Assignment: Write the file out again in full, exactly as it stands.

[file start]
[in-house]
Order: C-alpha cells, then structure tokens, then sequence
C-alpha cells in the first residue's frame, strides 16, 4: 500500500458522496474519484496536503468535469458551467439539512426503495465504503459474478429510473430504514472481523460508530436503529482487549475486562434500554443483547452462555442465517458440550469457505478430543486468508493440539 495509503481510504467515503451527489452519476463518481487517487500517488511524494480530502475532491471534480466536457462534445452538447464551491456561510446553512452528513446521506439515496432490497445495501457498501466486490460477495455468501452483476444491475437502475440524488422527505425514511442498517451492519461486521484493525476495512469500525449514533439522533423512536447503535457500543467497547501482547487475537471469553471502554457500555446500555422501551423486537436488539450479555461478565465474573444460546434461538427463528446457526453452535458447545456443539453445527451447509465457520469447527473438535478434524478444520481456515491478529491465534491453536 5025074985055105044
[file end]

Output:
[in-house]
Order: C-alpha cells, then structure tokens, then sequence
C-alpha cells in the first residue's frame, strides 16, 4: 500500500458522496474519484496536503468535469458551467439539512426503495465504503459474478429510473430504514472481523460508530436503529482487549475486562434500554443483547452462555442465517458440550469457505478430543486468508493440539 495509503481510504467515503451527489452519476463518481487517487500517488511524494480530502475532491471534480466536457462534445452538447464551491456561510446553512452528513446521506439515496432490497445495501457498501466486490460477495455468501452483476444491475437502475440524488422527505425514511442498517451492519461486521484493525476495512469500525449514533439522533423512536447503535457500543467497547501482547487475537471469553471502554457500555446500555422501551423486537436488539450479555461478565465474573444460546434461538427463528446457526453452535458447545456443539453445527451447509465457520469447527473438535478434524478444520481456515491478529491465534491453536 5025074985055105044